In an action where venue is proper, 28 U.S.C. § 1404(a) nonetheless authorizes a court to transfer the action to any other district where it could have been brought "for the convenience of parties and witnesses, in the interest of justice[.]" 28 U.S.C. § 1404(a). Section 1404(a) vests "discretion in the district court to adjudicate motions to transfer according to [an] individualized, case-by-case consideration of convenience and fairness." Stewart Org., Inc. v. Ricoh Corp., 487 U.S. 22, 27 (1988) (quoting Van Dusen v. Barrack, 376 U.S. 612, 622 (1964)). Under this statute, the moving party bears the burden of establishing that transfer is proper. Trout Unlimited v. Dep't of Agric., 944 F. Supp. 13, 16 (D.D.C. 1996).

Accordingly, the defendant must make two showings to justify transfer. First, the defendant must establish that the plaintiff originally could have brought the action in the proposed transferee district. Van Dusen, 376 U.S. at 622. Second, the defendant must demonstrate that considerations of convenience and the interest of justice weigh in favor of transfer to that district. Trout Unlimited, 944 F. Supp. at 16. As to the second showing, the statute calls on the court to weigh a number of case-specific private and public-interest factors. Stewart Org., 487 U.S. at 29. The private-interest considerations include: (1) the plaintiff's choice of forum, unless the balance of convenience is strongly in favor of the defendant; (2) the defendant's choice of forum; (3) whether the claim arose elsewhere; (4) the convenience of the parties; (5) the convenience of the witnesses, but only to the extent that the witnesses may actually be unavailable for trial in one of the fora; and (6) the ease of access to sources of proof. Trout Unlimited, 944 F. Supp. at 16 (citing Jumara v. State Farm Ins. Co., 55 F.3d 873, 879 (3d Cir. 1995), Heller Fin., Inc. v. Riverdale Auto Parts, Inc., 713 F. Supp. 1125, 1129 (N.D. Ill. 1989), 15 FED. PRAC. & PROC. § 3848). The public-interest considerations include: (1) the transferee's familiarity with the governing laws; (2) the relative congestion of the calendars of the potential transferee and transferor courts; and (3) the local interest in deciding local controversies at home. Id.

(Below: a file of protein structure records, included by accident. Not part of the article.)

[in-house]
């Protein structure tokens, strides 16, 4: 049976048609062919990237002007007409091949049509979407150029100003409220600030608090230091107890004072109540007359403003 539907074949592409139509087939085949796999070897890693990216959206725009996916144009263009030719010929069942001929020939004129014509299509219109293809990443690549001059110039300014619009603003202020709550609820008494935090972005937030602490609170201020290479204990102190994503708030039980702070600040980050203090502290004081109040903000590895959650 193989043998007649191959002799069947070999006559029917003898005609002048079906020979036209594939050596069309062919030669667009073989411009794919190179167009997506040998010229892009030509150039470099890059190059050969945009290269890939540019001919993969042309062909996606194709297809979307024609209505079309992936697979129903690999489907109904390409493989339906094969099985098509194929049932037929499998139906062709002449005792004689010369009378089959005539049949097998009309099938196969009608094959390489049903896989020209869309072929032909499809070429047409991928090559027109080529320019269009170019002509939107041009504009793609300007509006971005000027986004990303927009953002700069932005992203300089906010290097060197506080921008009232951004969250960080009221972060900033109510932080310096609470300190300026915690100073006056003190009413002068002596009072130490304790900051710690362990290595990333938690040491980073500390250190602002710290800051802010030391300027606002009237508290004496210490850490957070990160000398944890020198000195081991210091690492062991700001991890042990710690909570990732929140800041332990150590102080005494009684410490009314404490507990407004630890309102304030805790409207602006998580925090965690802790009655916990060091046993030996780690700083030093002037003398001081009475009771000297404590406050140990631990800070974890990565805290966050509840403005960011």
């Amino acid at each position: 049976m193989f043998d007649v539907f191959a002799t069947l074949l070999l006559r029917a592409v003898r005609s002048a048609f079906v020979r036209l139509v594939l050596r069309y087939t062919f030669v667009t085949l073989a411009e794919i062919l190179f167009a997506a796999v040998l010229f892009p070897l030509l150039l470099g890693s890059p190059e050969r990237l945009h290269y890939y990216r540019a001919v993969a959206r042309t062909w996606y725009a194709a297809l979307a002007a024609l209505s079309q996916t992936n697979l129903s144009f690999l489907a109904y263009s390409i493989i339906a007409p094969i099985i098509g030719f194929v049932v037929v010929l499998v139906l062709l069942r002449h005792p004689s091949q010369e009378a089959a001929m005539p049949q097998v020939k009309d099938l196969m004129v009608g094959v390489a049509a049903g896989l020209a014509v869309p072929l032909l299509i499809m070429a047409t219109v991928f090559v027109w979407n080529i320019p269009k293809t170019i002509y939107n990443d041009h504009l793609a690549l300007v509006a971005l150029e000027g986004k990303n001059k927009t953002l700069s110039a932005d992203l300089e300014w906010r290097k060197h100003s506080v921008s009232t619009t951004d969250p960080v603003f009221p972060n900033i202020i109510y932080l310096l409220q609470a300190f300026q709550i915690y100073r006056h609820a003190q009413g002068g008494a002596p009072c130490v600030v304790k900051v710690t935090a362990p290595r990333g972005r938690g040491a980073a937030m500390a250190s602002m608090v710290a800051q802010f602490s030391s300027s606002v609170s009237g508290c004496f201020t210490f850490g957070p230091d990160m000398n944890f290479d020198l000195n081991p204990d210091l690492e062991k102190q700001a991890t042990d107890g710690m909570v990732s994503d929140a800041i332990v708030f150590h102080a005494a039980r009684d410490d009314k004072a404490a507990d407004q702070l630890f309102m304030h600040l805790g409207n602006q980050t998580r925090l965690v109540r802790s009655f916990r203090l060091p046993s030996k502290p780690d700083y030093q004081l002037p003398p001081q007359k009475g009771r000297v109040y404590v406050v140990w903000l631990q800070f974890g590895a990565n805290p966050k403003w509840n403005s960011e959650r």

B. No Clear Error or Manifest Injustice Supercedes the Law-of-the-Case Doctrine, Precluding a Reexamination of ...